I am the President of my condominium corporation and have been sending out feelers to try and get some discounts for residents via our quarterly Newsletter. I have received a few interested stores and a few polite "thanks, but no thanks" replies. What I received from the Leslieville Cheese Market was absolutely astounding.
I am the President of YCC442 a.k.a. Marigold Gardens. We are a 93 Townhouse complex on the corner of Queen and Leslie (right behind the Duke).
I am trying to work with local Leslieville stores to create a membership card or discount coupon system to encourage our 93 home owners to support their local economy and buy in Leslieville.
Would your cheese market be interested in providing our residents with a discount coupon? We produce a quarterly newsletter to residents and would be happy to include an add for your store.
Please let me know your thoughts at your convenience,
while i think it's a good idea, i'm sure that no amount of discount will bring those people to my store to buy cheese my cheddars run between double the price to four times the price of loblaws no name cheddar.
so for the cheapest they would have to get 50% off to make it the same regular price as no name cheddar."
For the record, "those people" are 93 townhouses at Queen and Leslie. We have a mix of income levels and professions (just like the rest of Leslieville which contributes to our unique community and character). We have a retired CIBC executive and current Professor at UofT, account managers, product managers, directors, IT professionals, administrators, film industry professionals and artisans. Our condominium is the most affordable entry into Leslieville as our units hover just under the $3000,000 price point due in part to our brady bunch set exterior. We are a hidden gem as we have an internal courtyard which is nearly a full City block and an underground parking lot.
But apparently Leslieville Cheese Market thinks we are not cheddar worthy. I have no problem with not being able to discuss a discount for my residents. I do have a BIG problem with having my residents referred to as "those people" and the assumptions that no name cheddar is all we are interested in.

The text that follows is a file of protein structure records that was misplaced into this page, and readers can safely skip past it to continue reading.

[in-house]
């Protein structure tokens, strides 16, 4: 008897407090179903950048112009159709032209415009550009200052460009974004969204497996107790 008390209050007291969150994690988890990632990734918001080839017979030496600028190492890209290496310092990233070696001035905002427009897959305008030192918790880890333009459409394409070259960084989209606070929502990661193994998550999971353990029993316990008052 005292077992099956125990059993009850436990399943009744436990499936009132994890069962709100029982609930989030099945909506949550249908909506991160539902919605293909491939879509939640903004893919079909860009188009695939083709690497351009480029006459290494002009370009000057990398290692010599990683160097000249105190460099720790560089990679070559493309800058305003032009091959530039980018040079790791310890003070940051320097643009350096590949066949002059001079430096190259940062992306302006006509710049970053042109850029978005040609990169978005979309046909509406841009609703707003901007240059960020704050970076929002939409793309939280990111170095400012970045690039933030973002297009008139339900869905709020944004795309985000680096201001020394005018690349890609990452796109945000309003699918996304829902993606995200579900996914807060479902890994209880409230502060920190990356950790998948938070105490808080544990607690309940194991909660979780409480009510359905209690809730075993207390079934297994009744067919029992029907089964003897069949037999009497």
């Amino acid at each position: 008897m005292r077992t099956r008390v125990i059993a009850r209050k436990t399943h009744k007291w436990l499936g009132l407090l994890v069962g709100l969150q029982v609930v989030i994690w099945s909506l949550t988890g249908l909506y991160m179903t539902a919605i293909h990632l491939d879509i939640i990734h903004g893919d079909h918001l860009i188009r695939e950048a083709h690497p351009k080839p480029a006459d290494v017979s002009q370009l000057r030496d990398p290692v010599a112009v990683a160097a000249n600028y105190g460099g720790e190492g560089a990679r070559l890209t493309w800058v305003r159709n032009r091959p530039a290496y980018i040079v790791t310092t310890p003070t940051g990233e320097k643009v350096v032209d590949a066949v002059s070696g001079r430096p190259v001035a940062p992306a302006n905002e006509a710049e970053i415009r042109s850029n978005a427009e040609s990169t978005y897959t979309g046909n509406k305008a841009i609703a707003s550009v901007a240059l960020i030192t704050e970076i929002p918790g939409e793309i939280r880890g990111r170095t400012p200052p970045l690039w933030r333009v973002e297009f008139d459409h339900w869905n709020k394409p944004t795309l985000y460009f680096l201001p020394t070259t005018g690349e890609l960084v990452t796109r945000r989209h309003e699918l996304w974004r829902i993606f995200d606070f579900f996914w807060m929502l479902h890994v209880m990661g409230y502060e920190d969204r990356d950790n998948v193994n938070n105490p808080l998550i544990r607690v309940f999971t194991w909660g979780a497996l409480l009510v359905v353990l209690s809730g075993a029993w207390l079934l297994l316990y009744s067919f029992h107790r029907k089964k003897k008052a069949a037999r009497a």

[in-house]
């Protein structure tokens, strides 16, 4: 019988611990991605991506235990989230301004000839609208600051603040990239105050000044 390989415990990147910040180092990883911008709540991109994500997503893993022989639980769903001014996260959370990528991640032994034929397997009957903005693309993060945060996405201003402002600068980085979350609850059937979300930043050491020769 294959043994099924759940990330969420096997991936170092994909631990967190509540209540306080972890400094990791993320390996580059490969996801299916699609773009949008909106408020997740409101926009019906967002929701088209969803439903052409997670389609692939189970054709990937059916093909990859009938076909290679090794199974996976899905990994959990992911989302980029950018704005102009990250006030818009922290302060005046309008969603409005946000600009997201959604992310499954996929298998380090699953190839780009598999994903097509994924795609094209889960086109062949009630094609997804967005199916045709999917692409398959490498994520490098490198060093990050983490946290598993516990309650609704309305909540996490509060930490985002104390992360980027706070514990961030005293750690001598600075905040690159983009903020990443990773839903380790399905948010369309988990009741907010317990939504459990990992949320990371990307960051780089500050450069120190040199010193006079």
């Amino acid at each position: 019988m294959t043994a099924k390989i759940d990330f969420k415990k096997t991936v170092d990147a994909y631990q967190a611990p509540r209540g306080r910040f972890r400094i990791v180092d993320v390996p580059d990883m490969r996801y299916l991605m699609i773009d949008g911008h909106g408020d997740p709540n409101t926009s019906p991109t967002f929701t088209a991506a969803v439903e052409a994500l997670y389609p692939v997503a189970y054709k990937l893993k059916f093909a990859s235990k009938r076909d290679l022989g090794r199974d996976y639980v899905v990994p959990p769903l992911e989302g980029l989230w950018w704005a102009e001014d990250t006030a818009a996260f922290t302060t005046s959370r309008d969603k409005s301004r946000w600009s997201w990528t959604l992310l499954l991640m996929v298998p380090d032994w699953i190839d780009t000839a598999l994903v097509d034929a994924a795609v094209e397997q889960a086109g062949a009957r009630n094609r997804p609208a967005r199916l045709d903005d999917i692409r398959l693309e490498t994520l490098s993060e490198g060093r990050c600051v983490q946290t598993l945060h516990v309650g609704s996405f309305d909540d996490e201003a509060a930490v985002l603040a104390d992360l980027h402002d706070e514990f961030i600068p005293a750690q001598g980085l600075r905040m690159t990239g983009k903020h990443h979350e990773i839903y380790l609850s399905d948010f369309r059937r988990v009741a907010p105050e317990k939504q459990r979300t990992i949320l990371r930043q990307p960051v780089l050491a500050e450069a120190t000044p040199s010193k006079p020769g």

Janice... I just want to point out that Ally's "Soup Nazi" reference (which was actually not in all caps) is from a very popular episode of the TV sitcom Seinfeld. If you Google it, you'll see lots of references to it. It's a completely different context than how you interpreted it, and refers to the owner of a soup restaurant on the show who gave notoriously bad customer service.
Your opinions are certainly welcome here...I just want to make sure this post doesn't turn into something entirely different.
I have seen about three seinfeld episodes and have never heard of this soup nazi....
She called someone a nazi....no two ways about it....i'm sorry but a cultural reference which only part of the population has heard of is not an acceptable excuse....and probably not acceptable if all of the population has heard of it....the word nazi is there....
So this morning i thought she called him a nazi and now i'm supposed to think she didn't......doesn't make sense to me....
And by the way.....I didn't say it was in all caps in the headline... i said it was in 'big type'....and as far as me making a point by typing something she wrote in all caps, she didn't seem to have trouble capitalizing his words when she wanted.....
I think we're all losing sight of what this thread was initially about-- someone perceiving a negative tone in an email from a stranger. We all know it's hard to read tone in emails (maybe he should have used more emoticons :p) but I feel like this is more of a personal slight thing, and not based on any actual bad experience with the shop itself.